Memorial for Nieto underway

By Cassie Ordonio

Refugio and Elvira Nieto called upon the Board of Supervisors, specifically John Avalos and David Campos, on Sept. 13 to have a permanent memorial for their son Alex Nieto, a City College student who was shot and killed in Bernal Heights by four police officers on March 21, 2014.

“I come before you with a great sorrow,” Elvira said. “It’s been over two years and nothing has been achieved for our son. Not a resolution has been granted to tell us that we can honor him in some way—that we could have a little place for him.”

A permanent altar or bench are among the potential memorial considerations.

Approximately seven community organizers, including members of Justice 4 Mario Woods and Maria Christina Gutierrez from the Frisco 5 hunger strikers, joined the Nieto family outside City Hall awaiting the Supervisors’ decision.

Demonstrators join indigenous dancers in front of San Francisco's City Hall in support of a memorial resolution for Alex Nieto on September 13, 2016. (Photo by Cassie Ordonio/ The Guardsman
Demonstrators join indigenous dancers in front of San Francisco’s City Hall in support of a memorial resolution for Alex Nieto on September 13, 2016. (Photo by Cassie Ordonio/ The Guardsman

The Decision

Following the Nieto family, Supervisor Avalos took the stand alongside Supervisor Campos to voice their support of a memorial.

“You have my commitment,” Avalos said. “We will draft a resolution.”

The crowd applauded as Avalos held his hand up to quiet the crowd so he could further explain how a permanent memorial would not happen overnight.

Though Avalos and Campos fully support the memorial, it will take approximately two weeks to draft the resolution. It will then be presented to the rest of the Board of Supervisors.

“The making of this memorial is not sufficient, but it is necessary,” Campos said. “We cannot change the unfortunate decisions that have been made by the DA by this court, but for us to move collectively together, we have to recognize something tragic happened here.”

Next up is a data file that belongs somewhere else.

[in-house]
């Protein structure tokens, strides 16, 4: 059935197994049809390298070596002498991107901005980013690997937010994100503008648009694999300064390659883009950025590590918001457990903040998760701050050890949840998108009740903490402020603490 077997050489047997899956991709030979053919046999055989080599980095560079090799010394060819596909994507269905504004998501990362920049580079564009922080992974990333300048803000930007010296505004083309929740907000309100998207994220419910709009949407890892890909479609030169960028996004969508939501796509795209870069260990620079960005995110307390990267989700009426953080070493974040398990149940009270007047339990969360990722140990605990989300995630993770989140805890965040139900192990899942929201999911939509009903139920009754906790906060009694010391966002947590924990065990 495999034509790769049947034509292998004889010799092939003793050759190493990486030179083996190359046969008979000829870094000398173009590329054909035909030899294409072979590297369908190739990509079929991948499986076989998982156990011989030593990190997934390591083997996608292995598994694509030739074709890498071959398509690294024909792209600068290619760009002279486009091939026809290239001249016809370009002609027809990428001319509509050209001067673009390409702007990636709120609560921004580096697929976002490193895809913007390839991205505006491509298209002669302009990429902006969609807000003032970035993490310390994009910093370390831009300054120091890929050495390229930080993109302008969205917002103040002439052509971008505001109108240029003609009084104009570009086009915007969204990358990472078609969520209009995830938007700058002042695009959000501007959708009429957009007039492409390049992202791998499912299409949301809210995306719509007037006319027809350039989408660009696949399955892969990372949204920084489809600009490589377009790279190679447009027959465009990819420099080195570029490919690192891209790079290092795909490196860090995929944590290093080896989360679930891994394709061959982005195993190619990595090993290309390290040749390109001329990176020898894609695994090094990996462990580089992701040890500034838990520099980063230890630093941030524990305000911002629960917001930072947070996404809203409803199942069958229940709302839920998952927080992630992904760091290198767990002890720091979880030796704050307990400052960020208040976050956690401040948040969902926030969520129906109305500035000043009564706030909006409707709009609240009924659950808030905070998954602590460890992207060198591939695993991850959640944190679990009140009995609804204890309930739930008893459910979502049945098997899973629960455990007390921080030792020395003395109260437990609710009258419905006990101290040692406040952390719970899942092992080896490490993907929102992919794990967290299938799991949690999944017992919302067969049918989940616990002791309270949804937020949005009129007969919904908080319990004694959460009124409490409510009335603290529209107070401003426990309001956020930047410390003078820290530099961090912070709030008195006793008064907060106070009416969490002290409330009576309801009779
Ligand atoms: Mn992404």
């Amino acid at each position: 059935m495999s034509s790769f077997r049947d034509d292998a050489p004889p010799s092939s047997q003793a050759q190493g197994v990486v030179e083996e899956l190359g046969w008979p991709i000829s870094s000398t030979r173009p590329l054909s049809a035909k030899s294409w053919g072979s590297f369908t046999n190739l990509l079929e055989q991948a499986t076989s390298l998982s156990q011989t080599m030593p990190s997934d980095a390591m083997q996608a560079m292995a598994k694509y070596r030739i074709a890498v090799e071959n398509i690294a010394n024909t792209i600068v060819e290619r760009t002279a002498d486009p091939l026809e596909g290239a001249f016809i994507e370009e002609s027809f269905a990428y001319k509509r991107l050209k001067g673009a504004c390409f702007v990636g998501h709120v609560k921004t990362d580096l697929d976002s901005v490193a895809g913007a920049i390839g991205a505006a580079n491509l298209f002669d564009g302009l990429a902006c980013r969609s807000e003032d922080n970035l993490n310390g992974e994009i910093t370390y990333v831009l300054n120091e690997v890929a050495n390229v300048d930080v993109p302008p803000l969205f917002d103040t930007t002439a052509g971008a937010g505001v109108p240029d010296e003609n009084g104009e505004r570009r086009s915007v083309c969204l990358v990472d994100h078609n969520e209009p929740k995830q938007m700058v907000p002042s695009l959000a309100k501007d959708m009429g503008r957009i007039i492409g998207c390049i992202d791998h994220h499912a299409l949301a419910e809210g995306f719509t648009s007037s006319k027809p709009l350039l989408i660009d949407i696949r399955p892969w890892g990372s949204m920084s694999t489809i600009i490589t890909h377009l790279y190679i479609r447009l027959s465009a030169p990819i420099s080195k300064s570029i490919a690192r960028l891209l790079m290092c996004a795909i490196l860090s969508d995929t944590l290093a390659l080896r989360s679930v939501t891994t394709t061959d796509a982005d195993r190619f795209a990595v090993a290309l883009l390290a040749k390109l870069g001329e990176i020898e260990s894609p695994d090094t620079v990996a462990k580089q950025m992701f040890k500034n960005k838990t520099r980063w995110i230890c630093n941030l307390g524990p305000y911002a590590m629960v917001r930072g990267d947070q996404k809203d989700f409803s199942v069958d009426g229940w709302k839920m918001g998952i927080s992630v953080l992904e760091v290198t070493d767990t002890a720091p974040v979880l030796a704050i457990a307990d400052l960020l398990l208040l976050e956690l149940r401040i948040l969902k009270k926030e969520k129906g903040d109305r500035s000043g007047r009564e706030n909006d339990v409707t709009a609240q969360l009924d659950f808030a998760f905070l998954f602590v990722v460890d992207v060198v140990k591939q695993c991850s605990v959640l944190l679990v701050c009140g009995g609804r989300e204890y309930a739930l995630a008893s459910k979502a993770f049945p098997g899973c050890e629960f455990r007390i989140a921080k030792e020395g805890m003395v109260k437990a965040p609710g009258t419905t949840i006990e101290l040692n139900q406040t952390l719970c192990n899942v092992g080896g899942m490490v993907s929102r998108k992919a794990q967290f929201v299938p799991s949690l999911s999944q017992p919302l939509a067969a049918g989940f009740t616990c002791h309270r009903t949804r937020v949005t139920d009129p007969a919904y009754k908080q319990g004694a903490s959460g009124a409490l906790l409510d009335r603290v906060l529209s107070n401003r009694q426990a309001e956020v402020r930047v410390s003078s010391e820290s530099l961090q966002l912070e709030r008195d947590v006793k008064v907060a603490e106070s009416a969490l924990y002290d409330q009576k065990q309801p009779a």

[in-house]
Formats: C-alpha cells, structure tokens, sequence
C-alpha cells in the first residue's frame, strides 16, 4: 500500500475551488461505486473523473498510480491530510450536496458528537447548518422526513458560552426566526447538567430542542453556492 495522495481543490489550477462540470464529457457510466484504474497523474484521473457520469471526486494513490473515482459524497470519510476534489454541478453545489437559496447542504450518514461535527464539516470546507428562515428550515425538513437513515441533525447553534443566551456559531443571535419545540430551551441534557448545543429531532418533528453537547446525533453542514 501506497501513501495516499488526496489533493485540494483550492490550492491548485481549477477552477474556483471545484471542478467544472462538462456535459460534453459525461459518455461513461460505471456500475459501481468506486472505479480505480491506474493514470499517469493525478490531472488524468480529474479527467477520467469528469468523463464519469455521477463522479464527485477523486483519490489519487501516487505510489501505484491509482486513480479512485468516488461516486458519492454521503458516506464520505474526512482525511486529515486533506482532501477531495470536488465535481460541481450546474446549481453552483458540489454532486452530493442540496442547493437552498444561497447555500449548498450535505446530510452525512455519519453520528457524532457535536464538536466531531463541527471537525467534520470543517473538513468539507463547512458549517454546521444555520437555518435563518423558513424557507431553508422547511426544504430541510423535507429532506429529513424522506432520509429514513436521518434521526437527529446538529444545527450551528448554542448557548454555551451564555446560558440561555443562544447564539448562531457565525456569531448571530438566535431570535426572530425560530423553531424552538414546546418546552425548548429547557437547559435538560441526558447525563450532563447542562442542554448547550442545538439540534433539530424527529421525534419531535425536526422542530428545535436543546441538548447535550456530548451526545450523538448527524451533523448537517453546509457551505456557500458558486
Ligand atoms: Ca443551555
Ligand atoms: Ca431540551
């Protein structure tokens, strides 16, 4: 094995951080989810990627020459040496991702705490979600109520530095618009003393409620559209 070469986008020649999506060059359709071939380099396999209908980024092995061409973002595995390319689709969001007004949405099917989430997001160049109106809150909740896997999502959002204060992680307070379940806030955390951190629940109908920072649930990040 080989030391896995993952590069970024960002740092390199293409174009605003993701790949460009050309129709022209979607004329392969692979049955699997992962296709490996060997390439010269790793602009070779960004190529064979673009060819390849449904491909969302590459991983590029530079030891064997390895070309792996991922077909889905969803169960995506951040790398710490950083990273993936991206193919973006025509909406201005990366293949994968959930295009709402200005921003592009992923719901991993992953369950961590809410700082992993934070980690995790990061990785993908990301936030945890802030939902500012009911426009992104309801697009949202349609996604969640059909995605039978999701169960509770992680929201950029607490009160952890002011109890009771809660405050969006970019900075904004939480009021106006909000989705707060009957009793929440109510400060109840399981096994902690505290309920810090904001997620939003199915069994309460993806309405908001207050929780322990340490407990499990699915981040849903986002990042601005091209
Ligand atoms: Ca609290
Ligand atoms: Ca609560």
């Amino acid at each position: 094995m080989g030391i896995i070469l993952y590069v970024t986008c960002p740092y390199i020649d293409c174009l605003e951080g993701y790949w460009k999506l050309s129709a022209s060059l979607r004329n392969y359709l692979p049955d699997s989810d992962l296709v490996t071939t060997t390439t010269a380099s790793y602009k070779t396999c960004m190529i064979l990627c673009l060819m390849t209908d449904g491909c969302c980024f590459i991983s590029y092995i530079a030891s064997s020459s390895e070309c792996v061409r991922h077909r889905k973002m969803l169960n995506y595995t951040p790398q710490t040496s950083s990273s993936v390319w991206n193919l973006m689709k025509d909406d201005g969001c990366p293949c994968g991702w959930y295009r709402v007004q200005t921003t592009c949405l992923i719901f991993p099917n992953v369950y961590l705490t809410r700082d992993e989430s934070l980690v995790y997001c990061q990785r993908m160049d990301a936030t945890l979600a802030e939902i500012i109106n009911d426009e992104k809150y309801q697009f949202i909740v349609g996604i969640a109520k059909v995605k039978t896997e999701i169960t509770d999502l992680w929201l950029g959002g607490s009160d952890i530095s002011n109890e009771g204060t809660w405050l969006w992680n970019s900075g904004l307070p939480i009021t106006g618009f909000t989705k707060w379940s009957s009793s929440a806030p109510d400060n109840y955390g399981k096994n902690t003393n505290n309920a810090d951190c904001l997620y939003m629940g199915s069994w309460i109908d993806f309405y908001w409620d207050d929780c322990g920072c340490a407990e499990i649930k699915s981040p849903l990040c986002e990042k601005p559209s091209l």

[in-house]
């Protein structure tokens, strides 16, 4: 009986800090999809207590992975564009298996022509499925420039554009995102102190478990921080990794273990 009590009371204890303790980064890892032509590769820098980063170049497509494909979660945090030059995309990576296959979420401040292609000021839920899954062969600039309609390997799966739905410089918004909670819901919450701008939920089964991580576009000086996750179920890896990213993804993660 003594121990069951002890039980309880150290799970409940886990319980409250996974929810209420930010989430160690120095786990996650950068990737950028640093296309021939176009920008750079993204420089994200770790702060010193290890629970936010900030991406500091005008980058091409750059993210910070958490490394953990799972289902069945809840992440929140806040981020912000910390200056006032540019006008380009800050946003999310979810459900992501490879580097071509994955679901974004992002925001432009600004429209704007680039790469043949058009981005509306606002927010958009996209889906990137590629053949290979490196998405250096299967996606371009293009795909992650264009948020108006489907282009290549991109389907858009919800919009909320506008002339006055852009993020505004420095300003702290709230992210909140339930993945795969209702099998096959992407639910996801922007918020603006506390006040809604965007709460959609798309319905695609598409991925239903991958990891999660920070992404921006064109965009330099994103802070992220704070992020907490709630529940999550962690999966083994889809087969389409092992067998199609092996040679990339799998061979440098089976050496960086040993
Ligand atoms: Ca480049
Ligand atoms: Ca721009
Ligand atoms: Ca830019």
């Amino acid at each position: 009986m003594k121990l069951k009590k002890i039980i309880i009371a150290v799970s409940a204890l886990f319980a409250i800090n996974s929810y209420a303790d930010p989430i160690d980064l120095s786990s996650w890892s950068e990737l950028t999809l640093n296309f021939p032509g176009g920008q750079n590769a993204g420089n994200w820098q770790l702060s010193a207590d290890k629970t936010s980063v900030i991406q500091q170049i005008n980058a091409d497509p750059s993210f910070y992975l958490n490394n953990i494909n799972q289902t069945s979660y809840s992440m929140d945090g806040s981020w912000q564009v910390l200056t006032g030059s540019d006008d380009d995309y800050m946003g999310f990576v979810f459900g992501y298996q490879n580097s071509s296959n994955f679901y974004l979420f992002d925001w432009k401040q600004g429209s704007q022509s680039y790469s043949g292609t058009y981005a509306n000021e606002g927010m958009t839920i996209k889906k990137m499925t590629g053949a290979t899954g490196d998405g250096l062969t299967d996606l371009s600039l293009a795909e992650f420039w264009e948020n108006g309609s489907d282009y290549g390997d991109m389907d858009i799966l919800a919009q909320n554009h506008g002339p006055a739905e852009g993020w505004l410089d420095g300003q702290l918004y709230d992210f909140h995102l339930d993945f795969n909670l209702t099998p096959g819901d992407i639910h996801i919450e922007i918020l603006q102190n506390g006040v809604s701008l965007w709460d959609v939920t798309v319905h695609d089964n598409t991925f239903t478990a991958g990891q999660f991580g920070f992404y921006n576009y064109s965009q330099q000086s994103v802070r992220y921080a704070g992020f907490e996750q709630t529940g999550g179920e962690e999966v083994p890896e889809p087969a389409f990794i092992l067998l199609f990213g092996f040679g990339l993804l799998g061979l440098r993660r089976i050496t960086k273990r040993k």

In Memory

To preserve the memory of Alex Nieto, the family and the community join together on the 21st of every month at the site of his killing to offer gifts. An altar-like figure with a banner, flowers and a cross with Alex’s photo were placed in Bernal Heights Park.

However, the site was vandalized approximately 10 times during the past two years. Recently, the banner was stolen.  

Refugio and Elvira Nieto stan outside San Francisco's City Hall on September 13, 2016 in hopes of a permanent memorial for their son, Alex. (Photo by Cassie Ordonio/ The Guardsman)
Refugio and Elvira Nieto stan outside San Francisco’s City Hall on September 13, 2016 in hopes of a permanent memorial for their son, Alex. (Photo by Cassie Ordonio/ The Guardsman)

“I find it sad and cruel, and I have to see it when I go there to find it first,” Refugio said. “But then others come by, and they help me replace the items only to see them once again be taken away.”

City College professor Benjamin Bac Sierra’s film “Lowrider Lawyers: Putting a City on Trial” premiered in the Bernal Heights Outdoor Cinema’s 13th Annual Film Festival on Sept. 9.

This was the first time the film was shown in the Bernal Heights neighborhood, where Alex Nieto grew up.

Premiering the second day of the festival, the 38-minute film reenacted scenes from Nieto’s death to the 10-day civil trial.

“It tells a pretty complex story. It brings a story that’s really close to the community,” film festival host Joseph Smooke said. “The fact that they were able to get stories within the community makes you think about the issue differently.”

The Trial

It took two years for the case to be called to trial. The 10-day civil trial began on March 1, 2016 with a predominantly white jury and no Latinos or African-Americans.

The jury found the four police officers to be innocent.

“The first gets it worst,” said Adante Pointer, the Nieto’s family attorney. “What’s to justify was no more than a cold-blooded murder. Fifty-nine bullets and somehow that jury ignored the evidence.”

Activism

The death of Alex Nieto has sparked awareness of police killings within the Latino and African-American communities.

“Through his martyrdom, he placed this issue in a position that no one could ignore,” Pointer said. “We had the marches, we had the rallies, we had the support up front and visibility to where you could not turn on the TV in the morning and just wonder about what the weather was going to be.”

Refugio asked Gutierrez to attend the rally for the memorial resolution and Gutierrez held the microphone as the crowd cheered her on.

“The police is out of hand,” Gutierrez said. “We want that bench because that bench is a recognition that this innocent man was murdered by the police in this city. I want to say that to me there’s no justice.”

The Nieto family may finally have a public symbol to represent and recognize their son.